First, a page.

6/15/09 - edwin hubble

In today's excerpt - Edwin Hubble, the man for whom today's Hubble Space Telescope is named, discovers the universe:

"On an October night in 1923 at the Mount Wilson Observatory north of Los Angeles, the view of the night sky was unparalleled. Down in the valley, Hollywood was booming, but the population of the city was still less than a million and the tide of smog and city lights had not yet crept up the mountain. On its 5,700-foot peak stood the largest telescope in the world, a reflecting telescope with a 100-inch-wide mirror. At the eyepiece that night, guiding the mammoth white tube as it tracked the Andromeda Nebula across the sky, sat a 33-year-old astronomer named Edwin Hubble. He was about to redefine our concept of the universe. ...

"The telescope was the second American thing about this story. It's not just that it was the world's largest and thus the instrument that could see the farthest into what Hubble would later call 'the realm of the nebulae' -- it's that it was paid for not by the government, but by wealthy philanthropists. John D. Hooker, a local businessman, footed the bill for the mirror, which was cast in France from greenish wine-bottle glass and then shipped to Pasadena for grinding and polishing. The rest of the money came from Andrew Carnegie, who through his Carnegie Institution, supported science by supporting 'exceptional' individuals like himself. The brains behind the telescope, George Hale, fit that bill, and so did Hubble whom Hale recruited. ...

"According to the other camp, however, those nebulae were not intrinsically faint and wispy -- they only looked faint because they were very far away. There were other galaxies just like our own floating in a much bigger sea of empty space. 'Island universes', Immanuel Kant had called them when he first proposed the theory in the 18th century. ... Hubble had devoted his doctoral work at Chicago to observing nebulae with a 24-inch reflecting telescope; that's what brought him to the attention of Hale. ...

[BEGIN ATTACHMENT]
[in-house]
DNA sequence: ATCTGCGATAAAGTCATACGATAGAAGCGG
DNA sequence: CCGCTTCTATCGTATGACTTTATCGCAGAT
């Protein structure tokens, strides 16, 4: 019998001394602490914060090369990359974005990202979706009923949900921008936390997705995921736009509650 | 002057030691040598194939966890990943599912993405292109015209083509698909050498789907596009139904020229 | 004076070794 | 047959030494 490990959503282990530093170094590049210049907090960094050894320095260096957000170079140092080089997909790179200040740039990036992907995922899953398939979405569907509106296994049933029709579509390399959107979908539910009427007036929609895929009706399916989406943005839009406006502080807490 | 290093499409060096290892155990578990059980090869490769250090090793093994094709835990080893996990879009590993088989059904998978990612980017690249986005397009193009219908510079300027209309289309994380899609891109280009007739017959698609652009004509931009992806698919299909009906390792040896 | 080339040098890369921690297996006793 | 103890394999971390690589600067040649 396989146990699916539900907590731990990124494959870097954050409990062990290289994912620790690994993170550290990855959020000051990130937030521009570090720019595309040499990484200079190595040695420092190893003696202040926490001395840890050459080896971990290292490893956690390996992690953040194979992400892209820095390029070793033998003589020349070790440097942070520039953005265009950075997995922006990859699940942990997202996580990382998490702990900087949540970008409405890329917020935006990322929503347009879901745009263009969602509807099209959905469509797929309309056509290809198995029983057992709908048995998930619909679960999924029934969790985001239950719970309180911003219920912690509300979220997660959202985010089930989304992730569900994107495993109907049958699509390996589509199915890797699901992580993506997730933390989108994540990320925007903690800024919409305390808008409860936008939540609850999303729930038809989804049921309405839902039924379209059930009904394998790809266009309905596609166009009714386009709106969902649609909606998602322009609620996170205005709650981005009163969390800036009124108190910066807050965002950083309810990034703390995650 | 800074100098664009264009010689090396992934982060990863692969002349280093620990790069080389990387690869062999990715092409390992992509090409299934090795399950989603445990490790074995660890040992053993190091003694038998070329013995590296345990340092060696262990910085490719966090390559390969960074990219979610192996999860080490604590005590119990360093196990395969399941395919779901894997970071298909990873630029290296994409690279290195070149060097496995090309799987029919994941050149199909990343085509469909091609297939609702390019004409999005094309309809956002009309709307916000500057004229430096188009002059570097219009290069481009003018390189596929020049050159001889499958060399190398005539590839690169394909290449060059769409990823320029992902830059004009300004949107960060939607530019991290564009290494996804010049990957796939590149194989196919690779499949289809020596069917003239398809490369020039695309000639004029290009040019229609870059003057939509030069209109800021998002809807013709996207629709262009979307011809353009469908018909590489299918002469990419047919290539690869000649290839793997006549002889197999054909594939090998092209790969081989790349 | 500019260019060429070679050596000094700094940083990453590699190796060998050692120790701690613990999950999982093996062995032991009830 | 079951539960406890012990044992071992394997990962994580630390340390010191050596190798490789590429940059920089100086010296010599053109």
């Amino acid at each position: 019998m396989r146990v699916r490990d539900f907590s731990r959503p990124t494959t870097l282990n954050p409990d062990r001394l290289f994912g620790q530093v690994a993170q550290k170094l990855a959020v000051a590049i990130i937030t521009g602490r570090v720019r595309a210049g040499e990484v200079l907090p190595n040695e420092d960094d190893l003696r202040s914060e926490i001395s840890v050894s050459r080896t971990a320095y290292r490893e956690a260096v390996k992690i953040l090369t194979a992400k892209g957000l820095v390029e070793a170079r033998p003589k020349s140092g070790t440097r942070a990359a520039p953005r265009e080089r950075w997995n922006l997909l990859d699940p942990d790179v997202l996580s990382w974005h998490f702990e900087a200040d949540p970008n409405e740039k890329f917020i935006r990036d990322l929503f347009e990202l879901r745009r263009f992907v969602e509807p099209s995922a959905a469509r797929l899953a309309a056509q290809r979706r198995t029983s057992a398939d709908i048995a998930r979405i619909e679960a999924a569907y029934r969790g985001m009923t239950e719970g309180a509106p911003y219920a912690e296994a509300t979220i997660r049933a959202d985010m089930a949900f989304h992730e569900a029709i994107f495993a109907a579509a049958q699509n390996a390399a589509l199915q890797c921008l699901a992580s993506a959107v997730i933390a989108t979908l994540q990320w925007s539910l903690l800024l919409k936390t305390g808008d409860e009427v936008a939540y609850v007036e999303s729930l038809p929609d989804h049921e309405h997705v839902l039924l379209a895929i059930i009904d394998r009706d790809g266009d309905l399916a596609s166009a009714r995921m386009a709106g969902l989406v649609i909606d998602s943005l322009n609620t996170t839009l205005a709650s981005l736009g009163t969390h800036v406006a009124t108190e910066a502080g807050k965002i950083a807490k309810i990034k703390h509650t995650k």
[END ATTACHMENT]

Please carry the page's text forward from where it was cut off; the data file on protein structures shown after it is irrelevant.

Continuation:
"On the night of October 5, 1923, Hubble noticed a faint star [in the Andromeda Nebula] he had not seen before. Back in his office in Pasadena though, he found the same star on earlier plates -- it was a regularly pulsing star called a Cepheid variable. Astronomers had studied Cepheids in the Milky Way and discovered that the period of the pulsations was a reliable measure of the star's intrinsic brightness. Comparing that with how bright the star appeared on their photographs, they could calculate how far away it was. Hubble did that right away with his first Cepheid. He found that it, and thus the Andromeda Nebula, were one million light-years away -- a distance five times greater than the largest estimate of the Milky Way's diameter. Clearly Andromeda was not part of the Milky Way. ...

"When Hubble's first results were presented at a scientific meeting at the end of 1924, one astronomer pulled out a slide rule to calculate how much the volume of the universe had just grown: a hundred-fold he said. When Harlow Shapley, the leader of the our-galaxy-is-the-whole-shebang camp, received a letter from Hubble in 1924 announcing the Cepheids in Andromeda and another nebula, he is reported to have said to a colleague, 'Here is the letter that has destroyed my universe.' "


Robert Kunzig


'America's Cosmic Frontiersman'


American History


August 2009


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